Idso, S. B., Brazel, A. J.: Climatological Effects of Atmospheric Particulate Pollution. Nature274, 781–782 (1978).CrossRefGoogle Scholar
  14. 14.
    Idso, S. B., Kangieser, P. C.: Seasonal Changes in the Vertical Distribution of Dust in the Lower Troposphere. J. Geophys. Res.75, 2179–2184 (1970).CrossRefGoogle Scholar
  15. 15.
    Kandel, R. S.: Surface Temperature Sensitivity to Increased Atmospheric CO2. Nature293, 634–636 (1981).CrossRefGoogle Scholar
  16. 16.
    Kellogg, W. W., Schware, R.: Climate Change and Society: Consequences of Increasing Atmospheric Carbon Dioxide. Boulder, Colo.: Westview Press 1981.Google Scholar
  17. 17.
    Newell, R. E., Dopplick, T. G.: Questions Concerning the Possible Influence of Anthropogenic CO2 on Atmospheric Temperatures. J. Appl. Met.18, 822–825 (1979).CrossRefGoogle Scholar
  18. 18.
    Newell, R. E., Dopplick, T. G.: Reply to Robert G. Watts' Discussion of ‘“Questions Concerning the Possible Influence of Anthropogenic CO2 on Atmospheric Temperature.’” J. Appl. Met.20, 114–117 (1981).CrossRefGoogle Scholar
  19. 19.
    Priestley, C. H. B.: The Limitation of Temperature by Evaporation in Hot Climates. Agric. Met.3, 241–246 (1966).CrossRefGoogle Scholar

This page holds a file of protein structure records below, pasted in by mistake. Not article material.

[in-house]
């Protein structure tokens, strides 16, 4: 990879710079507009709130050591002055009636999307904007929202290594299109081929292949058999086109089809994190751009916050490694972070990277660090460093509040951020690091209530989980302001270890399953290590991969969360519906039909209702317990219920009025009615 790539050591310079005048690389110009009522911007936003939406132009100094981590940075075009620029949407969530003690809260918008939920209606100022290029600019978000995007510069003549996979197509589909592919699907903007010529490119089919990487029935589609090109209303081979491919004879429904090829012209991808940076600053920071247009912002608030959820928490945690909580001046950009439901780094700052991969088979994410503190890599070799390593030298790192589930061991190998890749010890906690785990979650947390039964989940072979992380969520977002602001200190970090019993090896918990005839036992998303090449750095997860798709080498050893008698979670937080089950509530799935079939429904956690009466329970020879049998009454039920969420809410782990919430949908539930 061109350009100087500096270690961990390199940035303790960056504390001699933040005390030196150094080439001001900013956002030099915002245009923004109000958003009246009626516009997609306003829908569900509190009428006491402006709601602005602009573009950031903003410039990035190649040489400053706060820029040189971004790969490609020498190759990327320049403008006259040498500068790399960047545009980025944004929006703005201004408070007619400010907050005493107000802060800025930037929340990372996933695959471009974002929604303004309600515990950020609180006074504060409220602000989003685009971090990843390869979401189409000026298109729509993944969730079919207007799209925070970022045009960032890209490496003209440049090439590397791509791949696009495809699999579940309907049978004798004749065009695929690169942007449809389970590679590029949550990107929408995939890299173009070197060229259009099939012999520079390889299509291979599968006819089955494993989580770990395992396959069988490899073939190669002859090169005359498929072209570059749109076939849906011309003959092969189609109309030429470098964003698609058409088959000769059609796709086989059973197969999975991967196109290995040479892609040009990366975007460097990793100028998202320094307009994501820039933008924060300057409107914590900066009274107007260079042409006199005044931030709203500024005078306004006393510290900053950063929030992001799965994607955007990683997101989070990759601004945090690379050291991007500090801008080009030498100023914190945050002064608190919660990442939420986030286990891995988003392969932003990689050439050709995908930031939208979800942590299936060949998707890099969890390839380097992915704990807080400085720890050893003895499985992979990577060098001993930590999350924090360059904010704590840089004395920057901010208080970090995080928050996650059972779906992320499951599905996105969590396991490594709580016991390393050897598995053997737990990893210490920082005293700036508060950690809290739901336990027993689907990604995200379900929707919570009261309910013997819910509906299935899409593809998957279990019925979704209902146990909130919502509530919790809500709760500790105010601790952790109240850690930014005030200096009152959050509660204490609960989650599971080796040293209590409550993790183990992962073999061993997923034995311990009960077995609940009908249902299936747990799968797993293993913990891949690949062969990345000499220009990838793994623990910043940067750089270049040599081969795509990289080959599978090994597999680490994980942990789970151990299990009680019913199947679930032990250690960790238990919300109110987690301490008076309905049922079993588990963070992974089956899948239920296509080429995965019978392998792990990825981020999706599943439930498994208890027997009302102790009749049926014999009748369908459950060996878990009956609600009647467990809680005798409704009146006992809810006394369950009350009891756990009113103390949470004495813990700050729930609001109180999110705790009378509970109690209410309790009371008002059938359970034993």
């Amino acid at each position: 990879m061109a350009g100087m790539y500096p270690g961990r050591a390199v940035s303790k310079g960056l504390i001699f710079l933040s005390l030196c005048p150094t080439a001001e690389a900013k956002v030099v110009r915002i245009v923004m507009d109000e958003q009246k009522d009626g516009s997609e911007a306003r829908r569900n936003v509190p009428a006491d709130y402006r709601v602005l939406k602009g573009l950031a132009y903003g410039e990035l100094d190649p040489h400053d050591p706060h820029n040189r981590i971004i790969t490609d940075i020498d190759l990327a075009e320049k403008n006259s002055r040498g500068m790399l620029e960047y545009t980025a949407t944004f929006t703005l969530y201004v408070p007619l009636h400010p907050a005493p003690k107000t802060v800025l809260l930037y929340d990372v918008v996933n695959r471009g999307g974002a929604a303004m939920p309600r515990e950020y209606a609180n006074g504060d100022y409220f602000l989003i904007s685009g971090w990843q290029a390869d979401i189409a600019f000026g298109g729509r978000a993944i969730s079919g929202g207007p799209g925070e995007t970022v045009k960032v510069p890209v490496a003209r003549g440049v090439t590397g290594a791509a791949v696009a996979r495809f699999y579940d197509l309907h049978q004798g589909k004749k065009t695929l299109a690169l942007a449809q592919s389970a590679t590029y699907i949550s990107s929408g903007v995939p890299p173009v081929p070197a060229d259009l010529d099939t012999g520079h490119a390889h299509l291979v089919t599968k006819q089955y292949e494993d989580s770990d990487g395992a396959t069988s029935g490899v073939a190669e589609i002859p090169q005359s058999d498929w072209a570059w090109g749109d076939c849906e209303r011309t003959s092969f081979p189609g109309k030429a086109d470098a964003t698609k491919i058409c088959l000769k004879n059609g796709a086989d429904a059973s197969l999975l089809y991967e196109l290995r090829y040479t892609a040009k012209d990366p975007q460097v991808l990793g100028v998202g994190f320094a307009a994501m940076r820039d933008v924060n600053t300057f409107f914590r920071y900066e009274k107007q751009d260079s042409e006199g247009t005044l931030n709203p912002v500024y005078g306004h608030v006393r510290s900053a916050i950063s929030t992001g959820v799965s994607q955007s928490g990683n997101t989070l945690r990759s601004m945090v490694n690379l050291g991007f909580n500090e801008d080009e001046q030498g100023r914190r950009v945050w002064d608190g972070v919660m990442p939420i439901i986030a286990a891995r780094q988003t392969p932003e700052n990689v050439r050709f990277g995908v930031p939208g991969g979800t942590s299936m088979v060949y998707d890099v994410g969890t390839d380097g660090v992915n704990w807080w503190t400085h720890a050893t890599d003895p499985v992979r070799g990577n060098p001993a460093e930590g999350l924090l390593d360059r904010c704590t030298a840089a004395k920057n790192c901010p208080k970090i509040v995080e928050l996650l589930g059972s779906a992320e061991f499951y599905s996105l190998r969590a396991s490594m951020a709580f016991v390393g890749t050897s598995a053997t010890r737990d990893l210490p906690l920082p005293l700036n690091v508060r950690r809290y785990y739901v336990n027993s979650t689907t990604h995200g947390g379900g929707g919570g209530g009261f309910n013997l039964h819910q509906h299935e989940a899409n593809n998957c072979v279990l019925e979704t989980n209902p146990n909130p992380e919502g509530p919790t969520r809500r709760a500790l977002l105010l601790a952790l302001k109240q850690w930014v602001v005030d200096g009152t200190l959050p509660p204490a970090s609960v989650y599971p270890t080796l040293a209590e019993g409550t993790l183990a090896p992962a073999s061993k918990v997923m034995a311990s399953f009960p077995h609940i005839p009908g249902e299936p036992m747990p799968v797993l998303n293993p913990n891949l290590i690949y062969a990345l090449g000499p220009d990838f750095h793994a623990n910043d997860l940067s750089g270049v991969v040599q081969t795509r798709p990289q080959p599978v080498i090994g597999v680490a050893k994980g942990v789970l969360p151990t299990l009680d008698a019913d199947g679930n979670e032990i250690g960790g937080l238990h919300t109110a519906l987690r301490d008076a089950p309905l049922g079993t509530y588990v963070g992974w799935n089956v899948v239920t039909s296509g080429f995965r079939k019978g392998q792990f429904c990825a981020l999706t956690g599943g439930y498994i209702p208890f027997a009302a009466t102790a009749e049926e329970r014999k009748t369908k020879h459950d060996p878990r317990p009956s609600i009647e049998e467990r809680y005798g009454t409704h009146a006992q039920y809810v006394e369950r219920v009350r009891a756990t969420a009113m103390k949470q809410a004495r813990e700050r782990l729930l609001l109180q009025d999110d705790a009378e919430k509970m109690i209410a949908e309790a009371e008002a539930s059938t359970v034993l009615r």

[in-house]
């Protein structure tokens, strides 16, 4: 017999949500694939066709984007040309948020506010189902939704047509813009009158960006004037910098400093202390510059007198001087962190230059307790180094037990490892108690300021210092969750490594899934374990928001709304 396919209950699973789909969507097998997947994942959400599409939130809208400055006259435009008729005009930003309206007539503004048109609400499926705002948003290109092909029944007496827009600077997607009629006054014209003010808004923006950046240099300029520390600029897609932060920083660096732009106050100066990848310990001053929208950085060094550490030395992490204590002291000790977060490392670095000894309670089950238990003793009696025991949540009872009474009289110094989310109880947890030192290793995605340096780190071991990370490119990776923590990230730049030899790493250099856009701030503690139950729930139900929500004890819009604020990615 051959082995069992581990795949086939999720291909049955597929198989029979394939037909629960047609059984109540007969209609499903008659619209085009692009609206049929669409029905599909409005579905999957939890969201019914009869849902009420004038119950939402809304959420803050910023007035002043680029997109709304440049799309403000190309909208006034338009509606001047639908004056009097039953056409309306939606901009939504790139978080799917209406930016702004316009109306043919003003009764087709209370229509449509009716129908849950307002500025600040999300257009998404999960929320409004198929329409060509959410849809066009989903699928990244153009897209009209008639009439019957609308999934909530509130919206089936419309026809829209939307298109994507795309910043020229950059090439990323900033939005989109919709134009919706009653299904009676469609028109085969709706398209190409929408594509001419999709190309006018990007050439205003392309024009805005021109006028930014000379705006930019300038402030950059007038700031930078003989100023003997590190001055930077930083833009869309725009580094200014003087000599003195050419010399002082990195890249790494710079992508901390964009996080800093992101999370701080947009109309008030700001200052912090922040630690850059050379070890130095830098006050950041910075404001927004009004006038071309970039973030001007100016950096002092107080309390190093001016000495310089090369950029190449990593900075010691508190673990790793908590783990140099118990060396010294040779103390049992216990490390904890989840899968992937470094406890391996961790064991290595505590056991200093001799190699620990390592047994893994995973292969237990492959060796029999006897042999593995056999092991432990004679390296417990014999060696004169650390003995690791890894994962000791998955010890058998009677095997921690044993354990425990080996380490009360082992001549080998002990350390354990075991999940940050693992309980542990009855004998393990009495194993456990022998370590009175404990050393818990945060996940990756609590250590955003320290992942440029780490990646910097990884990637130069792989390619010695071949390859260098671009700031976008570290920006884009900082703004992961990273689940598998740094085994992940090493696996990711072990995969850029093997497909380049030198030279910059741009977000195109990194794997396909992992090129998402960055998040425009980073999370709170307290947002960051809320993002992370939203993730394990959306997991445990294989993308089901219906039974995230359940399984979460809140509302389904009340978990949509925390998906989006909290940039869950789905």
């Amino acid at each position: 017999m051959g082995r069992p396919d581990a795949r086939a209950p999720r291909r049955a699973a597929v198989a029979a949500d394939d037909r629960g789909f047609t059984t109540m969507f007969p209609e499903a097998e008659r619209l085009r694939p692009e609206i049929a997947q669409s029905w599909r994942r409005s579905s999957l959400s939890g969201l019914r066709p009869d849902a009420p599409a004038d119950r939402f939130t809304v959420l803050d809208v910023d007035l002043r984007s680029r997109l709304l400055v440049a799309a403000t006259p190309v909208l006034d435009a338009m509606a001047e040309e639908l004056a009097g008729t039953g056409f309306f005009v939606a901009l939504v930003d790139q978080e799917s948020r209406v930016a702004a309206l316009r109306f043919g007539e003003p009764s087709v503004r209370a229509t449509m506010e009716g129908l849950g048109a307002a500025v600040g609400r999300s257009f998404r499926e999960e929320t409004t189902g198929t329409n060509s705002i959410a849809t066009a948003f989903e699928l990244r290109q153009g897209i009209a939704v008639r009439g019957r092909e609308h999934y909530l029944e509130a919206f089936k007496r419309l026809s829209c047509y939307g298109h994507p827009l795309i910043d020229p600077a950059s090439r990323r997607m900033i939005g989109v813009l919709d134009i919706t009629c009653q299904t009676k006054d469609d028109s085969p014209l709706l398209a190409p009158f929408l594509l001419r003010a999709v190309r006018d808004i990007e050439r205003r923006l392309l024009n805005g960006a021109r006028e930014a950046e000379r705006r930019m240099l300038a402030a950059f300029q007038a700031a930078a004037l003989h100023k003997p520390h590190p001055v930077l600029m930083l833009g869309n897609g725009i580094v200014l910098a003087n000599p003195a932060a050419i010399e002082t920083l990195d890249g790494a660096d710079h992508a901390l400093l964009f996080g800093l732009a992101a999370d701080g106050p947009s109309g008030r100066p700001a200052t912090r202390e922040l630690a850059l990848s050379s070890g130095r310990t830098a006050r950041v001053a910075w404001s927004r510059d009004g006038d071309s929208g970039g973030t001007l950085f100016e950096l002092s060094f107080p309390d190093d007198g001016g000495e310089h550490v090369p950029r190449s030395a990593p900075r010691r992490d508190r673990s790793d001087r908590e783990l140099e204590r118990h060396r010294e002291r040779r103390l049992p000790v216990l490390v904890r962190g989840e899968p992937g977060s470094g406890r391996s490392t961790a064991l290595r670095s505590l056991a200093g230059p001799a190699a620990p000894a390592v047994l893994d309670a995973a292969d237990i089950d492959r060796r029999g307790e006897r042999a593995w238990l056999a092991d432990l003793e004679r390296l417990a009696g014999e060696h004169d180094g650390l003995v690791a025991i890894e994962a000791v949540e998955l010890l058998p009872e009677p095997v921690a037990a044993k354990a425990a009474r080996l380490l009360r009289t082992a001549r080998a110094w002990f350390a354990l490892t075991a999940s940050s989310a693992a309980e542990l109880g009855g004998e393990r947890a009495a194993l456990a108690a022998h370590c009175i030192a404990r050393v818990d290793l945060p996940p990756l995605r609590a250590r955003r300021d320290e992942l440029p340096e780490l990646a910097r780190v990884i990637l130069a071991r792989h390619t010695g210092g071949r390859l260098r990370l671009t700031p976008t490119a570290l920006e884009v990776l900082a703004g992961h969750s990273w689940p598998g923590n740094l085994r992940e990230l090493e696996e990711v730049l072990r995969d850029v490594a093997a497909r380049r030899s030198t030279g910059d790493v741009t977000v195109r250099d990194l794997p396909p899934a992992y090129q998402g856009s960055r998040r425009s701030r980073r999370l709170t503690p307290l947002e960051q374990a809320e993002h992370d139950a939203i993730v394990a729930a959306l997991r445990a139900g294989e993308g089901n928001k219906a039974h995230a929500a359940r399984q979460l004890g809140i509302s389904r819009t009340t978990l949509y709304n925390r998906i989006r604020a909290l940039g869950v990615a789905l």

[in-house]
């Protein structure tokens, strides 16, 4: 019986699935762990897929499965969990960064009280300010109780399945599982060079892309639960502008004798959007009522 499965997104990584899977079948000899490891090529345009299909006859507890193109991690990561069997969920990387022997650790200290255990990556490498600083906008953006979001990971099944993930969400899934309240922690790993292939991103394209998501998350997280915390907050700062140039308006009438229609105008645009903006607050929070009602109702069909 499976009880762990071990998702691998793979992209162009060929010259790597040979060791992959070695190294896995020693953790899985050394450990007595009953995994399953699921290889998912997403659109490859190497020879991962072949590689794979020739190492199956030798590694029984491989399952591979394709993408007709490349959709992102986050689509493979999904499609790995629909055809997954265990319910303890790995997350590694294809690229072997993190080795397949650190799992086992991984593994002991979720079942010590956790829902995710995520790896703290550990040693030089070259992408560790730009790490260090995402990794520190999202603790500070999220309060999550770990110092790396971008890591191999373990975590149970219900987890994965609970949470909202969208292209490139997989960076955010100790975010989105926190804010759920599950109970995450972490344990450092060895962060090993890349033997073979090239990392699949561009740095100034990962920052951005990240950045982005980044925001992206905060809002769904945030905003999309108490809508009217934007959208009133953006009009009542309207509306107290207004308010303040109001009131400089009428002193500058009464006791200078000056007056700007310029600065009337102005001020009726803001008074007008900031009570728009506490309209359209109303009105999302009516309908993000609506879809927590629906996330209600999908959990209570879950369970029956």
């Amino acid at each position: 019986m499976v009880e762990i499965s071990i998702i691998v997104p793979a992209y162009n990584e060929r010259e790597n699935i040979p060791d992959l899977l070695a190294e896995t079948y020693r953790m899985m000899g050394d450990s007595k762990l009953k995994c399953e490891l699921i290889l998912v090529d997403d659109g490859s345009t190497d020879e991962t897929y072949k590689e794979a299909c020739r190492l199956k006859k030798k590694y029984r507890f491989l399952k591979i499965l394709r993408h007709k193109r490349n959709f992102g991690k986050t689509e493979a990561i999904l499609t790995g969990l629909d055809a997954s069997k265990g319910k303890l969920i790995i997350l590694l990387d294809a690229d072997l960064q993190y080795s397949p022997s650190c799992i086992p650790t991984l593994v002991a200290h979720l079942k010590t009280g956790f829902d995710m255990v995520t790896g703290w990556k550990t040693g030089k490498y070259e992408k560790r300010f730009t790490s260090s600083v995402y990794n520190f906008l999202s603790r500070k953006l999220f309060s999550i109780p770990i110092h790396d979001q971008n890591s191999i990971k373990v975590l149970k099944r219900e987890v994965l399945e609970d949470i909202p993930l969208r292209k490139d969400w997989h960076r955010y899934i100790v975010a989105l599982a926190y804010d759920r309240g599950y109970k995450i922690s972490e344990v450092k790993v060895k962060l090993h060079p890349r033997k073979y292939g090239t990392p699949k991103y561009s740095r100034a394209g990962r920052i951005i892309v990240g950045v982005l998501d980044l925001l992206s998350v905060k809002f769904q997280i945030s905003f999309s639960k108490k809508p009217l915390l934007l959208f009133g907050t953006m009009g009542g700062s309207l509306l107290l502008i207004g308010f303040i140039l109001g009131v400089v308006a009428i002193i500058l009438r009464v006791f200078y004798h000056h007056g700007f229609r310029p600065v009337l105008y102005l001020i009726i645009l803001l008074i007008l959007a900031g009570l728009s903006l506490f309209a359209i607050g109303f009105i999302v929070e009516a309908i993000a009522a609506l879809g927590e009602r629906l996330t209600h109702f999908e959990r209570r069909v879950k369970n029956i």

20. 20.
    Priestley, C. H. B., Taylor, R. J.: On the Assessment of Surface Heat Flux and Evaporation Using Large-Scale Parameters. Mon. Weath. Rev.100, 81–92 (1972).CrossRefGoogle Scholar
  21. 21.
    Ramanathan, V.: The Role of Ocean-Atmosphere Interactions in the CO2 Climate Problem. J. Atmos. Sci.38, 918–930 (1981).CrossRefGoogle Scholar
  22. 22.
    Schneider, S. L., Thompson, S. L.: Atmospheric CO2 and Climate: Importance of the Transient Response. J. Geophys. Res.86, 3135–3147 (1981).CrossRefGoogle Scholar
  23. 23.
    Watts, R. G.: Discussion of “Questions Concerning the Possible Influence of Anthropogenic CO2 on Atmospheric Temperature.” J. Appl. Met.19, 494–495 (1980).CrossRefGoogle Scholar

Copyright information

© Springer-Verlag 1982

Authors and Affiliations

  • Sh. B. Idso
    • 1
  1. 1.U.S. Water Conservation LaboratoryPhoenixUSA

Personalised recommendations